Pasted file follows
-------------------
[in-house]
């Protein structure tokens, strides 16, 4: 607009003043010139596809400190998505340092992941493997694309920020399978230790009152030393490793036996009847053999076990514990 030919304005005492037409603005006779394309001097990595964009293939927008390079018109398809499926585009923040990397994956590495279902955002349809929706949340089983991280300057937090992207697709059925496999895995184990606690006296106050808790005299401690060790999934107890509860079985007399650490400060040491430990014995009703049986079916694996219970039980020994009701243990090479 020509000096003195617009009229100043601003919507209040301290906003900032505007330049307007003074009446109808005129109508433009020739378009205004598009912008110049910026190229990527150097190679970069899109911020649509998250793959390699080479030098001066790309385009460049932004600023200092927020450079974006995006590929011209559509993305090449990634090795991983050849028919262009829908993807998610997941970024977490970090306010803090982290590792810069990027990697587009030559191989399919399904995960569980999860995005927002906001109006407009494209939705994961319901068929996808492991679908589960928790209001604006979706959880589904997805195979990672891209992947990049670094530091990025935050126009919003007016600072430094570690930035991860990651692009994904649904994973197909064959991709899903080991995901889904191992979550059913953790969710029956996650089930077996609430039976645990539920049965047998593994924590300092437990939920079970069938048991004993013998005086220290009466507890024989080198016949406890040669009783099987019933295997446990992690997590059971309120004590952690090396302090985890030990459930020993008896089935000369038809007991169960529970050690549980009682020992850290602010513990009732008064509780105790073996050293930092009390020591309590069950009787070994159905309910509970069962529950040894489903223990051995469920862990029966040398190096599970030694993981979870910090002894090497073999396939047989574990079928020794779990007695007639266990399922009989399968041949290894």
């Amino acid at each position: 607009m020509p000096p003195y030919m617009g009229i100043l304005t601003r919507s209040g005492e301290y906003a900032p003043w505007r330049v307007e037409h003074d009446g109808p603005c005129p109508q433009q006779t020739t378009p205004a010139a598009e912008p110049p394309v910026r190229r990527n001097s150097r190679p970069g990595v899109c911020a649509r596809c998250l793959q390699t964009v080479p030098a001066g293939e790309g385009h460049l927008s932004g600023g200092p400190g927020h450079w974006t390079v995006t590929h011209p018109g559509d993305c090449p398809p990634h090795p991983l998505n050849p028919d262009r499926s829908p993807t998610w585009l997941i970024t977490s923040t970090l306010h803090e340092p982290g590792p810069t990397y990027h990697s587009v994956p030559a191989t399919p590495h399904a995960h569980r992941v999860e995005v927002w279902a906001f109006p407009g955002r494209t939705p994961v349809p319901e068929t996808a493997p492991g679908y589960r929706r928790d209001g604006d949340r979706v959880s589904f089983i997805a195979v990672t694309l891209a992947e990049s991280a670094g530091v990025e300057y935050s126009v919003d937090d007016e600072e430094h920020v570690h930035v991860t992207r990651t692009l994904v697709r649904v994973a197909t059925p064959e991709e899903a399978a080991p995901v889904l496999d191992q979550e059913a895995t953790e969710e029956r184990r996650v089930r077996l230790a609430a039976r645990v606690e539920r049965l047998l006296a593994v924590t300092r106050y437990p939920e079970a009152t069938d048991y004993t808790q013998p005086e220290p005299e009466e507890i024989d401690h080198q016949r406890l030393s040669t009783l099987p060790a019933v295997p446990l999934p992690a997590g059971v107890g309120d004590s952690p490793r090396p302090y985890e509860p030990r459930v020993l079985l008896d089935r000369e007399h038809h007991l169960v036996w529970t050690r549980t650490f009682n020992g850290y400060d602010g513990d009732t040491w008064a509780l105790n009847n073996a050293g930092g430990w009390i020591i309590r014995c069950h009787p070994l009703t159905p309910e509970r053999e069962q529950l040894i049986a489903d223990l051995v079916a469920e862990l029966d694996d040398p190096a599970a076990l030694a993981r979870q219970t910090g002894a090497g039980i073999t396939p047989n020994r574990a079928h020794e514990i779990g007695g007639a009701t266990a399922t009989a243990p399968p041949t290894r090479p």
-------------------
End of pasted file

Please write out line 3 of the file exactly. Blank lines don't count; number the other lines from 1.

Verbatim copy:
């Amino acid at each position: 607009m020509p000096p003195y030919m617009g009229i100043l304005t601003r919507s209040g005492e301290y906003a900032p003043w505007r330049v307007e037409h003074d009446g109808p603005c005129p109508q433009q006779t020739t378009p205004a010139a598009e912008p110049p394309v910026r190229r990527n001097s150097r190679p970069g990595v899109c911020a649509r596809c998250l793959q390699t964009v080479p030098a001066g293939e790309g385009h460049l927008s932004g600023g200092p400190g927020h450079w974006t390079v995006t590929h011209p018109g559509d993305c090449p398809p990634h090795p991983l998505n050849p028919d262009r499926s829908p993807t998610w585009l997941i970024t977490s923040t970090l306010h803090e340092p982290g590792p810069t990397y990027h990697s587009v994956p030559a191989t399919p590495h399904a995960h569980r992941v999860e995005v927002w279902a906001f109006p407009g955002r494209t939705p994961v349809p319901e068929t996808a493997p492991g679908y589960r929706r928790d209001g604006d949340r979706v959880s589904f089983i997805a195979v990672t694309l891209a992947e990049s991280a670094g530091v990025e300057y935050s126009v919003d937090d007016e600072e430094h920020v570690h930035v991860t992207r990651t692009l994904v697709r649904v994973a197909t059925p064959e991709e899903a399978a080991p995901v889904l496999d191992q979550e059913a895995t953790e969710e029956r184990r996650v089930r077996l230790a609430a039976r645990v606690e539920r049965l047998l006296a593994v924590t300092r106050y437990p939920e079970a009152t069938d048991y004993t808790q013998p005086e220290p005299e009466e507890i024989d401690h080198q016949r406890l030393s040669t009783l099987p060790a019933v295997p446990l999934p992690a997590g059971v107890g309120d004590s952690p490793r090396p302090y985890e509860p030990r459930v020993l079985l008896d089935r000369e007399h038809h007991l169960v036996w529970t050690r549980t650490f009682n020992g850290y400060d602010g513990d009732t040491w008064a509780l105790n009847n073996a050293g930092g430990w009390i020591i309590r014995c069950h009787p070994l009703t159905p309910e509970r053999e069962q529950l040894i049986a489903d223990l051995v079916a469920e862990l029966d694996d040398p190096a599970a076990l030694a993981r979870q219970t910090g002894a090497g039980i073999t396939p047989n020994r574990a079928h020794e514990i779990g007695g007639a009701t266990a399922t009989a243990p399968p041949t290894r090479p």